Thinking About Thinking

Leave Something On The Table

Posted in Philosophy, Venture Capital by larrycheng on August 19, 2009

One of the best lessons I learned early in my career about negotiation is simple: always leave something on the table for the other party. 

To many, being a skilled negotiator means expertly and ruthlessly optimizing your self-interest.  Negotiating is about winning, or even better, beating the other party.  Satisfaction is knowing that you have left nothing on the table – you got everything the other party was willing to give and one more pound of flesh thereafter.  You have squeezed out every last dime.  I do not agree with this approach.

I think we all have to decide whether our primary objective is to win the negotiation or to win the relationship.  You can choose to go through life leaving a trail of dust comprised of those you interact with – seeing people as transactional resources to be drained at every opportunity.  Alternatively, you can go through life being fair and reasonable, not losing sight of the other party’s needs and appreciating that a good deal is one where both parties probably have given a little more than they wanted going in.  Both parties have left something on the table because they value the relationship as much as anything else. 

I really respect and prefer to work with those who adopt the latter approach.  I would say that all of my portfolio company CEO’s are of this mold.  They are people for whom a handshake still means something.  There is some old fashioned sensibility about them which is a high compliment in my mind.  They have the character to start off a negotiation with, “What’s important to you?”  There is no front-end posturing because that’s not necessary among friends and colleagues.  And they ultimately hope that as many people as possible become friends and colleagues over time. 

I’d like to think that operating in this manner, while perhaps not necessarily optimizing every short-term economic matter, does enhance long-term fiduciary value.  I guess it’s hard to know until you’ve seen a full body of work – but at least the ride will be an enjoyable one.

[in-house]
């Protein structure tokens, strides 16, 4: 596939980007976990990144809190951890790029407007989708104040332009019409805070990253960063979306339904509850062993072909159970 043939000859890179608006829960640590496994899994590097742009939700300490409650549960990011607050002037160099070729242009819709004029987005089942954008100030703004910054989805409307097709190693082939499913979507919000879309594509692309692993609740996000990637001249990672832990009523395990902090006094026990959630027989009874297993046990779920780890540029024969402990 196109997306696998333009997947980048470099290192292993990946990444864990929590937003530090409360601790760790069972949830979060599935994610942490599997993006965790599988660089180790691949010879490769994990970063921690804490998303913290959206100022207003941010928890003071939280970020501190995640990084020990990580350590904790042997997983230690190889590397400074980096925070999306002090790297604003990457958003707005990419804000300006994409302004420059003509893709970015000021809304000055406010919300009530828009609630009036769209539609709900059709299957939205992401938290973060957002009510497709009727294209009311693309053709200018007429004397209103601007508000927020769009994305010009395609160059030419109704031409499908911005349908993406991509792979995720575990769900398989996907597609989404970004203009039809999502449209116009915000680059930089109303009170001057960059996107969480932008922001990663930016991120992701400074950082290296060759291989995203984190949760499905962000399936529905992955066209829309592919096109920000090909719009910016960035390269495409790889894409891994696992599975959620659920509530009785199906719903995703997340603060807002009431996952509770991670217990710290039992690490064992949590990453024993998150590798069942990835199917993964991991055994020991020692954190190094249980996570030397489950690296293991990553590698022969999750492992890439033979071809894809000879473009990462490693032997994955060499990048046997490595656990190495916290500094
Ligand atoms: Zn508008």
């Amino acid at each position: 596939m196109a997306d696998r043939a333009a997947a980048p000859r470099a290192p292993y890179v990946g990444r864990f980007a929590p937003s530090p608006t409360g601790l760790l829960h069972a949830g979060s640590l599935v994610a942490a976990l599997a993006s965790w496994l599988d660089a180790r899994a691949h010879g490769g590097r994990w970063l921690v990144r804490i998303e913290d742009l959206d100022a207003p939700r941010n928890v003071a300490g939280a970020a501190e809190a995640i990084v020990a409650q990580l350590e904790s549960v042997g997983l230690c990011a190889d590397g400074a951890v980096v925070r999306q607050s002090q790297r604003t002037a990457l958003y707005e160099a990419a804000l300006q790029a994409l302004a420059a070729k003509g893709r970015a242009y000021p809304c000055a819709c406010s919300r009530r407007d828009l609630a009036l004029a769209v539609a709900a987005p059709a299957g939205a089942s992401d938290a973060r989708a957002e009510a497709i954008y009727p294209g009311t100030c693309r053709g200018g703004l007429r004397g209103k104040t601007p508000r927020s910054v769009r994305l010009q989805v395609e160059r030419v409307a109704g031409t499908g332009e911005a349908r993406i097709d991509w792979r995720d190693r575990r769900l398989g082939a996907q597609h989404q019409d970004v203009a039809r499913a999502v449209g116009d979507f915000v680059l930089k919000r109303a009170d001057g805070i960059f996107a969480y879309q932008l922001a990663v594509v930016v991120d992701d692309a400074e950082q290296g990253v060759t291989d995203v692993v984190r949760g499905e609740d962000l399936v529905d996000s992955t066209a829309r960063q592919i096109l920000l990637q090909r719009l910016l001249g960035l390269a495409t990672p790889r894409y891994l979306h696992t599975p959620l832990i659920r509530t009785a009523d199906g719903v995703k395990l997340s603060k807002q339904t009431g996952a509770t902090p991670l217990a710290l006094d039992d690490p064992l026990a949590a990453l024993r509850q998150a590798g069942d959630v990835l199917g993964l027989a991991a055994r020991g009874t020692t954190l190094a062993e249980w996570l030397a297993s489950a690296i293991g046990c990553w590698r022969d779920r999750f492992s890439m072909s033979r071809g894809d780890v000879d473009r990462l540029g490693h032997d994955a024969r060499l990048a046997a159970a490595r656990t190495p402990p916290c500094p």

12 Responses

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  1. Pete said, on August 19, 2009 at 7:38 pm

    I’ve come to this same conclusion working business development deals for software and internet companies. It’s important to get good terms, but execution determines whether two parties succeed together or fail. Good relationships are critical to high quality execution, and it is very difficult to save an adversarial relationship that was soured by an aggressive negotiation.

    A signed contract is the starting line, not the finish line!


    • larrycheng said, on August 26, 2009 at 12:38 pm

      Pete – couldn’t agree with this more: “A signed contract is the starting line, not the finish line!”.

  2. Des Pieri said, on August 20, 2009 at 5:47 pm

    Larry, your comment, “[My CEOs] are people for whom a handshake still means something” reminds me of Bob, one of the angel investors in a technology business I was in in the early nineties. Bob’s self-made wealth was from building and running commercial real estate in the DC area. Bob was a man who did everything — even building multimillion dollar commercial buildings — on a handshake. For Bob, it resulted in “enhanced long-term fiduciary value” because — even in down economies — his buildings were fully occupied.

    Though Bob was a modest man, I was able to extract this “handshake” story from him: